"Allot" to be said for return to natural modes of living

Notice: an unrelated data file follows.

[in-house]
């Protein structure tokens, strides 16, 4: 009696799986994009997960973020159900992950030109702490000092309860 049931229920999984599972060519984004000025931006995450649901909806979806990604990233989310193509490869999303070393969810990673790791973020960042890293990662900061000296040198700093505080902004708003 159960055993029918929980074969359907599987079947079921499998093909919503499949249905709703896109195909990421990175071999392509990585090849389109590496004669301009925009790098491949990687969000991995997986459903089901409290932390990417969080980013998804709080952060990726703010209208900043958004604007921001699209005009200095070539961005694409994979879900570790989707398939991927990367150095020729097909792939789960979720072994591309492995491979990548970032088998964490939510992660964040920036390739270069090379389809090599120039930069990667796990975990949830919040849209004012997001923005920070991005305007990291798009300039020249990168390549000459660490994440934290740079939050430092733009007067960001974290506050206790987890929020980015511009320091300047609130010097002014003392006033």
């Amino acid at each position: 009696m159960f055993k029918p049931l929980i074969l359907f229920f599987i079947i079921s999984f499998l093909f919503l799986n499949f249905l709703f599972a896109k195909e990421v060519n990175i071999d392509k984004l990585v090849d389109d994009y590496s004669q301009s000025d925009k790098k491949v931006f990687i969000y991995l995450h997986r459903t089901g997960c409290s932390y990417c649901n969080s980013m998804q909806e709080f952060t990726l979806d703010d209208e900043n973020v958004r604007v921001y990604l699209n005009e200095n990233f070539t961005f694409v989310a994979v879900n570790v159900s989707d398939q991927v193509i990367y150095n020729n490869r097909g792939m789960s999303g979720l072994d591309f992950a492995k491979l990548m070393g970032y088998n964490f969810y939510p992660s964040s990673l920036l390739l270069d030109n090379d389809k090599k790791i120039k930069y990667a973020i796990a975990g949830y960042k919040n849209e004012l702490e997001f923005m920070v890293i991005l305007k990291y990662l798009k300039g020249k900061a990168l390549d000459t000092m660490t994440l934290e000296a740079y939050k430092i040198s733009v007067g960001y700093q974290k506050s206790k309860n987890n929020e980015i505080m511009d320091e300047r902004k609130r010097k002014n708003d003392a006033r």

Kudos is due this week to one of the newest kids on Westmeath"s political block, Cllr. Peter Burke, for encouraging Westmeath County Council to encourage people to engage in self-sufficiency by providing suitable land for allotments.It has been brought up before at various public meetings in Mullingar - most recently by former Mullingar town councillors and Pat Whelan and Betty Doran - but it appears that the Council is finally beginning to take notice of the 'green revolution' taking place in Ireland.The world is changing, and that"s just not a token Obamaesque soundbite. At the moment, Western industrial society as we have known it for decades is crumbling. This historic shift has only been exacerbated by the global financial meltdown, and the concurrent worldwide recession.One of the major changes being brought about by this historic crossroads is the way people approach their health and well-being, and particularly their dietary habits.In reality, it was inevitable with our without the recession or any macro-economic earthquakes, for the simple reason that a society which 'nourishes' itself on chemical-laden, mass-produced garbage is unsustainable.People across Ireland are beginning to latch onto this - hence the recent glut of 'grow your own' programmes on television. The media has copped on to public demand - even though this positive is cancelled out by the fact that television in particular makes millions from advertising mass-produced rubbish.When the subject of allotments came up at Mullingar Town Council early last year, Westmeath County Council had little reply.But last Monday, when the issue was brought to the table once again, they sang from a different hymnsheet.We are told that the Westmeath County Development Board has an 'action in its new Action Plan' under Social Inclusion Measures 'to investigate the possibility of providing allotments to communities and families to grow their own vegetables, eat healthier and be more active'.This swing in favour of a demand for allotments, and for self-sufficiency in general, is a positive move by Westmeath County Council.It shows that local government in Westmeath is beginning to recognise the need for people to get back to basics, and to encourage their children to get to know more natural modes of living and eating - instead of the bottom of a bottle of Coke, or a bag of crisps.With Irish society having gorged itself on mass-produced tripe over the past fifteen years, it"s no wonder that swine flu is on the march, obesity is prevalent, or different forms of cancers are on the rise.We"ve heard a lot of 'recession busting' initiatives since early last year, but most them are purely profit-driven enterprises cloaked in alluring language, or fads to keep quangos busy.But getting people back to the land - which sustained the Irish people throughout history - is the most positive suggestion out there, and any politician who encourages it deserves to be supported.With the twin nightmares of the HSE and 'medical science' throwing up new howlers every day, it"s time that people recaptured control of their own health.The Irish social and economic theorist, Fr. Vincent McNabb, once wrote: 'The area of production should be as far as possible co-terminous with the area of consumption. The utilitarians were wrong in saying that "things should be produced where they can be most economically produced". The true principle is: things should be produced where they can be most economically consumed.'What he meant was that when it comes to nutrition (or indeed, any form of produce), a society which puts mass production and profit ahead of quality and local produce is one which cannot be sustained.Such wisdom was innate to our grandparents and great-grandparents; not so to us, it would seem.Natural living, and natural eating, also says a lot not just about a person"s outlook on life, but also their awareness of personal freedom and property.The Irish have always had a deep pride in their 'own patch', and unfortunately, we seemed to lose sight of that during the 'Celtic Tiger' era, as much as we lost sight of healthy modes of living.There"s a smell of revolution in the air, and thankfully, it"s starting in the back garden.